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Economic Intelligence

Enhancing the Federal Statistical System to Support U.S. Competitiveness

SOURCE: AP/Mike Groll

Federal economic statistical agencies—particularly the Census Bureau, the Bureau of Labor Statistics, and the Bureau of Economic Analysis—produce the data that guide federal economic policy.

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See also: Overview: Series on U.S. Science, Innovation, and Economic Competitiveness, Rewiring the Federal Government for Competitiveness by Jonathan Sallet and Sean Pool, Universities in Innovation Networks by Krisztina “Z” Holly, Building a Technically Skilled Workforce by Louis Soares and Stephen Steigleder, and Immigration for Innovation by Marshall Fitz.

In discussing about policy options for promoting U.S. economic competitiveness, it’s unusual for anyone to consider producing better statistics. Grants, tax credits, regulation, agency reorganizations, yes. But numbers? The federal data system sits like a large black box in a dark shadow. We know a few high-profile stats shed light on how we’re doing economically, such as GDP and unemployment, but most everything else is opaque. We don’t quite understand what else the system contributes to economic policy or, to be honest, how it works. And so it may not be immediately obvious how the statistical system could better support the nation’s economic competitiveness.

Federal economic statistical agencies—particularly the Census Bureau, the Bureau of Labor Statistics, and the Bureau of Economic Analysis—produce the data that guide federal economic policy. For many decades, the primary focus of federal economic policy has been managing the business cycle, that is, preventing recession and inflation. Statistical agencies’ explicit priority, therefore, is to provide the macroeconomic data to work the levers of fiscal and monetary policy. Even though U.S. competitiveness has become progressively more vulnerable since the early 1980s, the federal government yet to construct a coherent, well-integrated approach to addressing the global challenges to the nation’s economic structure. Consequently, the statistical system hasn’t been asked to come up with the numbers that would support intelligent competitiveness policy.

What would those numbers look like? Federal competitiveness policy, if one existed, would systematically identify and address barriers to the efficient functioning of markets. These barriers contribute to what economists call “market failures” that impede the ability of traded industries to successfully respond to market issues and opportunities. Distinct from the broad “top-down” orientation of macroeconomic policy, federal competitiveness policy would involve more “bottom-up” efforts aimed at improving the likelihood that market actors make decisions that enhance competitiveness. These market participants include business, research and education institutions, workers, and students, as well as thousands of public purpose organizations at all geographic levels, such as regional economic and workforce development agencies.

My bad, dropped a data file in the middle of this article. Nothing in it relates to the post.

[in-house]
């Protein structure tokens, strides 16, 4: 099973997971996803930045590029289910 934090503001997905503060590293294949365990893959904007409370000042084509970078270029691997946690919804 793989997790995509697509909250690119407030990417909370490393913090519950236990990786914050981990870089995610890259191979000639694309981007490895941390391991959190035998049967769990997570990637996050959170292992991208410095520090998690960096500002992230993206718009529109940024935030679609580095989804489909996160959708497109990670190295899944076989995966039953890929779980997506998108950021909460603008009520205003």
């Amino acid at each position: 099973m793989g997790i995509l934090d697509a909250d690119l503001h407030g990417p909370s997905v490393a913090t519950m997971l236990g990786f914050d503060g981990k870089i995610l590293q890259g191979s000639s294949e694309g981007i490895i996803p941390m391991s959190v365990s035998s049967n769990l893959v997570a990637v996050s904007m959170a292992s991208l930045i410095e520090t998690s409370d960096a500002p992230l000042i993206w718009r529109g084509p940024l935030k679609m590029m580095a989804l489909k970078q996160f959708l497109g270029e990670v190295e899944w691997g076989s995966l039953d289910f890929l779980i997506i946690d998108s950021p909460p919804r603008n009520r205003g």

Identifying and addressing market failures requires sufficient data on the structure and competitiveness of key traded industries (number of jobs, productivity, international trade), the building blocks of competitiveness (innovation, entrepreneurship), the basic factors of firm operations (workforce, finance, research and development expenditures), and the impacts of public programs that support firm competitiveness. The private sector does not have the capability to provide the numbers needed to assess and enhance the nation’s competitiveness. But the federal government does, at a remarkably low cost. Its current annual cost to track the workings of a $14 trillion economy is about $1.7 billion.2 Additional statistical funds needed to support competitiveness policies would bring the total closer to $2 billion.

And yet the U.S. statistical system doesn’t produce the numbers needed to assess and guide national competitiveness. In the absence of a coherent approach to federal competitiveness policy, statistical agencies continue to give priority to the data needs of macroeconomic policy. The production and analysis of competitiveness-relevant data are further crimped by inadequate congressional funding, lack of understanding of data user needs, lack of coordination and collaboration among agencies, insufficient encouragement to be innovative, and outside analysts’ difficulties in gaining access to and working with the data.

Consider:

  • The Census Bureau and the Bureau of Labor Statistics cannot provide measures of industry size that are consistent with one another in terms of jobs and earnings.